I'm really tired of seeing people "tweet" about Biden not having the "courage to fight" for some of their priorities. What they don't seem to understand is that right now it takes 60 votes to get things through the Senate. The Democratic Party only holds 50 seats including two Independent Senators who caucus with e Democratic Caucus. Ultimately, the Parliamentarian of the Senate makes the decision as to what fits the vary narrow Senate rules of Budget Reconciliation which can allow some things to be included in legislation that only requires a simple majority. That means highly desired programs like increasing the minimum wage and comprehensive immigration reform don't likely fit in those rules. That doesn't mean we don't fight for them. It means that they have to take different routes that might take longer, and come in phases. (Overturning the filibuster rule is subject for another posting!)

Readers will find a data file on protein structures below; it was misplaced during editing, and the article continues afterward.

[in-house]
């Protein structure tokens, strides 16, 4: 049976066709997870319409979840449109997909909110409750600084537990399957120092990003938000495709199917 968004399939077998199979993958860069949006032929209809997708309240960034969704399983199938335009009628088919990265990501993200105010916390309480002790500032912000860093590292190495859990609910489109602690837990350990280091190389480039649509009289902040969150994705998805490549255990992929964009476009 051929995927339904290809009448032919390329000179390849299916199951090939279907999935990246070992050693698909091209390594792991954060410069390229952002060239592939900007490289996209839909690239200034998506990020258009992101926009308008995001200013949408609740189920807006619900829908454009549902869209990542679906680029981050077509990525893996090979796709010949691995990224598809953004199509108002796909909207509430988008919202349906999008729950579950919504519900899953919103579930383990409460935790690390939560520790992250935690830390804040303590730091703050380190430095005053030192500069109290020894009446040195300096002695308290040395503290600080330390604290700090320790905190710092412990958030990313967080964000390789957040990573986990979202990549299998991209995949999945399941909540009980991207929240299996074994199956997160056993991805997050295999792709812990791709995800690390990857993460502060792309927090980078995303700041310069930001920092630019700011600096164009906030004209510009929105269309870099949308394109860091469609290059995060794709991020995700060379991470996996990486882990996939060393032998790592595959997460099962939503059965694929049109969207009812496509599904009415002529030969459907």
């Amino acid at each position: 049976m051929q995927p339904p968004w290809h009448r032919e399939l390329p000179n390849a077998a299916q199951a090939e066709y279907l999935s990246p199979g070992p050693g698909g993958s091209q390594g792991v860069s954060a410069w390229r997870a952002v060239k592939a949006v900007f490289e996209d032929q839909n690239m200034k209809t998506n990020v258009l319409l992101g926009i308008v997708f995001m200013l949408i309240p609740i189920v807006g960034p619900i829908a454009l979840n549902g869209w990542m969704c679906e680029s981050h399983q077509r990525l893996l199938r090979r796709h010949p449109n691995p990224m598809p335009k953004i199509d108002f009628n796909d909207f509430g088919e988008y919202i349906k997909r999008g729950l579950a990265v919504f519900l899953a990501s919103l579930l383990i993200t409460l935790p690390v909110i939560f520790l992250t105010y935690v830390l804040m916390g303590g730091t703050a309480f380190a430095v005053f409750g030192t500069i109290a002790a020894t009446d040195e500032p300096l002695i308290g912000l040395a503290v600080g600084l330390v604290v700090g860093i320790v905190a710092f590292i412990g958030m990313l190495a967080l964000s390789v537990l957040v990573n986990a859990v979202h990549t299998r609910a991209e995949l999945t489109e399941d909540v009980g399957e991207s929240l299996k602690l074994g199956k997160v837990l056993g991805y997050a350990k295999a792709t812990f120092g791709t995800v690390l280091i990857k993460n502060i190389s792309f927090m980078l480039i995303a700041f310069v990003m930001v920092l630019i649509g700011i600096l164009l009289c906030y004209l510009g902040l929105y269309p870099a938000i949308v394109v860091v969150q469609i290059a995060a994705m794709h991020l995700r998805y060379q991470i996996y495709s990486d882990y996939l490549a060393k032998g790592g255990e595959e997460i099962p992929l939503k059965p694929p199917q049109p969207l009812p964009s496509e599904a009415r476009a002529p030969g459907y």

I watched the coverage of the landing of the NASA Rover "Perseverance" on the Mars surface recently. Think about it. Starting with the name: Perseverance. Having a plan, getting the team together-in this case a group of multi-disciplinary experts-who have a shared vision, work together to solve complex problems through science, grit and determination-and recognize that real changes don't come in quick soundbites. Rather, they require creativity, compromise-and yes, perseverance. Having the patience to work through and to wait when necessary to accomplish the shared goal. (Did you also notice that this group of nerdy scientists all were wearing masks?)

We can learn from that group of scientists. Together, we can build the plans to achieve shared objectives, and create the strength to win, district by district, state by state. But it won't happen overnight. It requires perseverance AND passion.